About the Show
Get inspired with a brand-new season of WCNY’s Cycle of Health. Listen to emotional, first-hand accounts of medical stories, join informative discussions with health professionals, explore the latest in medical science and technology, and learn how the medical community in Central New York is pushing the boundaries of what’s possible in healthcare today.
Hosted by Dr. Rich O’Neill, Cycle of Health explores the topics most important to Central New Yorkers through dynamic story telling. Viewers are treated to new ways to improve your physical and mental health, tips about nutrition, fitness programs that will get the entire family up and moving, and a new segment “Eat Like Your Grandmother Ate.”
Watch Thursdays at 8 p.m. on WCNY-TV.
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Cycle of Health Cooking Recipes
In episode 7 of season 13 Dr. Rich and his longtime friend, Margrit Diehl, are back in the kitchen cooking up some quick, healthy meals to help us get back on track after the holidays. Below you will find recipes for all the dishes cooked. Dr. Rich and his longtime friend, Margrit Diehl, are back in the kitchen cooking up some quick, healthy meals to help us get back on track after the holidays.
Cooking Tips by Margrit Diehl
Roasted Carrot and Red Lentil Ragout
If you cook the ragout uncovered it will get thicker and less soupy. It makes a good topping for rice or farro, an extremely nutritious ancient grain. Red lentils are handy because they cook quickly. They do fall apart, which is okay in soups and stews or ragouts. Brown, green, and black lentils hold their shape and are good for salads.
You don’t have to soak dried lentils, and actually, you don’t have to soak any dried beans. If you soak them they will cook a little faster. (Check this out online for a lot more tips on cooking beans.)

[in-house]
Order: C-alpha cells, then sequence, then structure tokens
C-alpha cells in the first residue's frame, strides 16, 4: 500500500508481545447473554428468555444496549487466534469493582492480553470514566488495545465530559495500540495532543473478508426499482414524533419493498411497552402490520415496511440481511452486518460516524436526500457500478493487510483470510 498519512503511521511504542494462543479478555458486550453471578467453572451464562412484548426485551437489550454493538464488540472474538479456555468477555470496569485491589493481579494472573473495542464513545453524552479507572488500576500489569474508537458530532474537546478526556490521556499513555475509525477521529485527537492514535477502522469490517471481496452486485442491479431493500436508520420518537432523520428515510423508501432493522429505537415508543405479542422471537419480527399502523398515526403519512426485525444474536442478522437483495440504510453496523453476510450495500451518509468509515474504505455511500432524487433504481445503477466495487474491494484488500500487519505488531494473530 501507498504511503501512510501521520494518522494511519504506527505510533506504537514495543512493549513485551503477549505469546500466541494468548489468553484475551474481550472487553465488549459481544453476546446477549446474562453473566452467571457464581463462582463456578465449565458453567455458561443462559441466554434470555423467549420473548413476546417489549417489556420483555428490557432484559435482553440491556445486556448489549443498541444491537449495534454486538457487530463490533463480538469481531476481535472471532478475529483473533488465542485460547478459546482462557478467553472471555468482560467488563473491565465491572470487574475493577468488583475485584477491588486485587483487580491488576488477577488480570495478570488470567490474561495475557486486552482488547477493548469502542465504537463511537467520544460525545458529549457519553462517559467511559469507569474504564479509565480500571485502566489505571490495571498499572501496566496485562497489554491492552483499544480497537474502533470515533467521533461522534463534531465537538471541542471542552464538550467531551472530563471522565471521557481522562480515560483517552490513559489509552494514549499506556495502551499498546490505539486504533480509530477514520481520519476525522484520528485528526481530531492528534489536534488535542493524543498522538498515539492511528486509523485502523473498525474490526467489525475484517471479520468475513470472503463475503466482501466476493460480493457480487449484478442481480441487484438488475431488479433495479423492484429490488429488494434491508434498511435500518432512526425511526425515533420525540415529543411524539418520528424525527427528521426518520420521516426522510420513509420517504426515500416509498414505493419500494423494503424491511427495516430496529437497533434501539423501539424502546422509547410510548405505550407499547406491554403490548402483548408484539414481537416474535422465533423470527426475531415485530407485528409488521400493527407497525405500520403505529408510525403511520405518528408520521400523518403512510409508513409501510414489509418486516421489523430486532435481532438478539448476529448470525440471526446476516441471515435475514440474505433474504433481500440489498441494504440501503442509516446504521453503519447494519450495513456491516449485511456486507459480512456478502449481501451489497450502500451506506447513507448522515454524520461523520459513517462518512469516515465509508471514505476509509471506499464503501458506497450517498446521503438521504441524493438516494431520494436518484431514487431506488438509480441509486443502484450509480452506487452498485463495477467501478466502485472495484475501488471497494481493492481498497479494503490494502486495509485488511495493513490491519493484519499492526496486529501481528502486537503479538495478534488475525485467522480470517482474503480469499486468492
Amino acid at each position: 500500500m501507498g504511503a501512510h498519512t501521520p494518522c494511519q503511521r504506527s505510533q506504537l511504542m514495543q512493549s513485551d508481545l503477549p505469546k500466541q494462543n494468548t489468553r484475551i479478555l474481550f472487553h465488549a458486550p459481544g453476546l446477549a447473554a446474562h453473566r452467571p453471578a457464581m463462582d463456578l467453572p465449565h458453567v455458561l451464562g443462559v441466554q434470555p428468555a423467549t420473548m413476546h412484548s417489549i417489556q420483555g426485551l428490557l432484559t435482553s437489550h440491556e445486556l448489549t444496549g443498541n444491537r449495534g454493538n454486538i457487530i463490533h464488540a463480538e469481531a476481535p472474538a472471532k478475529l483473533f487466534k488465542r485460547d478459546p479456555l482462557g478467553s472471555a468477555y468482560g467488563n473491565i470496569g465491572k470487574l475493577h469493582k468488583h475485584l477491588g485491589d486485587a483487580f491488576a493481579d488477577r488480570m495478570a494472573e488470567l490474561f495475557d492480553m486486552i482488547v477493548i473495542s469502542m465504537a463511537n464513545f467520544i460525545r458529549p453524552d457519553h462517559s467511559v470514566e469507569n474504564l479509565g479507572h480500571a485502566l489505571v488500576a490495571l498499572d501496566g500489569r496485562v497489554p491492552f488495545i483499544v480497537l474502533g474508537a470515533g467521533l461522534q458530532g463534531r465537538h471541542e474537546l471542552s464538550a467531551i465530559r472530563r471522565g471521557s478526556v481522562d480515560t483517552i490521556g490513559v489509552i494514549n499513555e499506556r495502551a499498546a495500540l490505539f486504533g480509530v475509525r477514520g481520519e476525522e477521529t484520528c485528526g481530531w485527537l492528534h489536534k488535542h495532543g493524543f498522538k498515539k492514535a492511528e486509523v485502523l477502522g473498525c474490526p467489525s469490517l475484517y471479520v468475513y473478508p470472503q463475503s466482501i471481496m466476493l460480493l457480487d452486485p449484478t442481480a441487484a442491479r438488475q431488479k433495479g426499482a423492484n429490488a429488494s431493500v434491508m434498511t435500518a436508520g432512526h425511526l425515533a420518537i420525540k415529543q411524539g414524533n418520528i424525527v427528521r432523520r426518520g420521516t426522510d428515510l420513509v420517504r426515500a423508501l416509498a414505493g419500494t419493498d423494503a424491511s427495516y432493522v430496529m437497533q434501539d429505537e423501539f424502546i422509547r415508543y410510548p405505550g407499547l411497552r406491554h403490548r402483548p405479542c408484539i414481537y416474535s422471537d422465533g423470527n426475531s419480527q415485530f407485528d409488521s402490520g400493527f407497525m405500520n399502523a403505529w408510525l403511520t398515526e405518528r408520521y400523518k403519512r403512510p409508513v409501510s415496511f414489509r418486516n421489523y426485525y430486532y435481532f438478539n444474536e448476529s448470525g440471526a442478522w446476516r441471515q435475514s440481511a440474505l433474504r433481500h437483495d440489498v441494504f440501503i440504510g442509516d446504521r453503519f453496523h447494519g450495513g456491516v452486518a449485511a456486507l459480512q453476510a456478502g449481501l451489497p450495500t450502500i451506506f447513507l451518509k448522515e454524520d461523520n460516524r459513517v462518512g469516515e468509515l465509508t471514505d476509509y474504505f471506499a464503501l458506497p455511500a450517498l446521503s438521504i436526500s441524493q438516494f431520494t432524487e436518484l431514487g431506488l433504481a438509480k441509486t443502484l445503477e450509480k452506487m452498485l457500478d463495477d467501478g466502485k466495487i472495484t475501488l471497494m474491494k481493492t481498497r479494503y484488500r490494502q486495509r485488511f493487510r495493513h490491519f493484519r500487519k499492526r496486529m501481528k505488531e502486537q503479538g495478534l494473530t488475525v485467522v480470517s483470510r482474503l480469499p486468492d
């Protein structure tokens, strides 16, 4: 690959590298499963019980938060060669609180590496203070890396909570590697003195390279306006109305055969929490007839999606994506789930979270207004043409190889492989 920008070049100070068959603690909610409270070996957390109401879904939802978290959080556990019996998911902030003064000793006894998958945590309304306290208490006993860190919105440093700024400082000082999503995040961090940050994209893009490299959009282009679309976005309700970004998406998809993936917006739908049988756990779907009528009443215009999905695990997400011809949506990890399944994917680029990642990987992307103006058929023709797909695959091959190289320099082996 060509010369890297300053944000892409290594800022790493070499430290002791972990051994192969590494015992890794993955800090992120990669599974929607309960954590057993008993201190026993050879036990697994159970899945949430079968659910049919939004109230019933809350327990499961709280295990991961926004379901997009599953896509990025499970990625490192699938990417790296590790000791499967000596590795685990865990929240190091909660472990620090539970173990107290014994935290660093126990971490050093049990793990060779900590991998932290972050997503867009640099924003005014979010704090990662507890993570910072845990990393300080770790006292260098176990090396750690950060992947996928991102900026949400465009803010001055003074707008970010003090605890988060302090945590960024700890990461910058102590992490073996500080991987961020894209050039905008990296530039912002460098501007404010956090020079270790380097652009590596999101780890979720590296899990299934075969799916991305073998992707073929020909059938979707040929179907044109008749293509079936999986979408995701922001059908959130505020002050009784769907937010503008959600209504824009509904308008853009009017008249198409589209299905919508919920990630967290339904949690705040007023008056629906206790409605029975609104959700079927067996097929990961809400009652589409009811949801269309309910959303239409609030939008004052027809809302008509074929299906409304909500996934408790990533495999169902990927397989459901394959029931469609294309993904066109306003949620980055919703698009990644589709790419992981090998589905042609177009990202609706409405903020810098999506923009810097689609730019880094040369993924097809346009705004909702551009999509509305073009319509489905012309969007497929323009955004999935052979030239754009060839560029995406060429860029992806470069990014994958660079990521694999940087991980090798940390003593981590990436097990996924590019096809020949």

Roasting vegetables is a great way to bring out flavor. Cut the vegetables in uniform pieces so they roast evenly. Toss in oil and sprinkle with a little salt and freshly ground pepper. Roast in a hot oven 450, turning occasionally, until soft and perhaps a little bit charred, about 30 minutes.
Roasting cauliflower: Cut out core, break into florets, if necessary, cut some so the pieces are the same size and will roast evenly. Toss with some olive oil, sprinkle with salt and pepper, to taste.
A quick recipe: roasted cauliflower, a can of cannellini beans, some small pasta, all tossed with pesto
Roasting brussel sprouts: Take off bruised outer leaves, slice off bottom, cut large sprouts in half. Toss with olive oil, sprinkle with salt and pepper. Try whisking together a little honey and Dijon mustard and tossing the sprouts in the mixture before roasting.
Brussel sprouts can also be thinly sliced and tossed raw in a salad.
Use a waxy potato—Yukon Gold potatoes are good. Russets are good for baking. You can use them in a frittata, but they won’t hold their shape as well.
Start frying the vegetables for the frittata with the ones that take the longest. For example, start with the onions, add peppers, then perhaps some zucchini, some mushrooms, and finally the cooked potatoes. You might also throw in some leftover ham or chicken.
Basic vinaigrette for salads: 6 tablespoons oil to 2 tablespoons vinegar (or 3 oil to 1 vinegar), salt and pepper. You can add garlic, mustard powder or Dijon mustard. For Asian flavor, instead of the mustard, add freshly grated ginger, a little soy sauce, and a dash of sesame oil.
Balsamic vinegar is sweet, authentic balsamic is thicker, more syrupy than a red wine vinegar.
Rolling a lemon or lime a few times before cutting releases the juices.
When muddling herbs, do it gently and just enough to release the flavor. Do not mash to a pulp.
You can use club soda or seltzer in a mocktail. Seltzer is plain carbonated water, club soda has added sodium.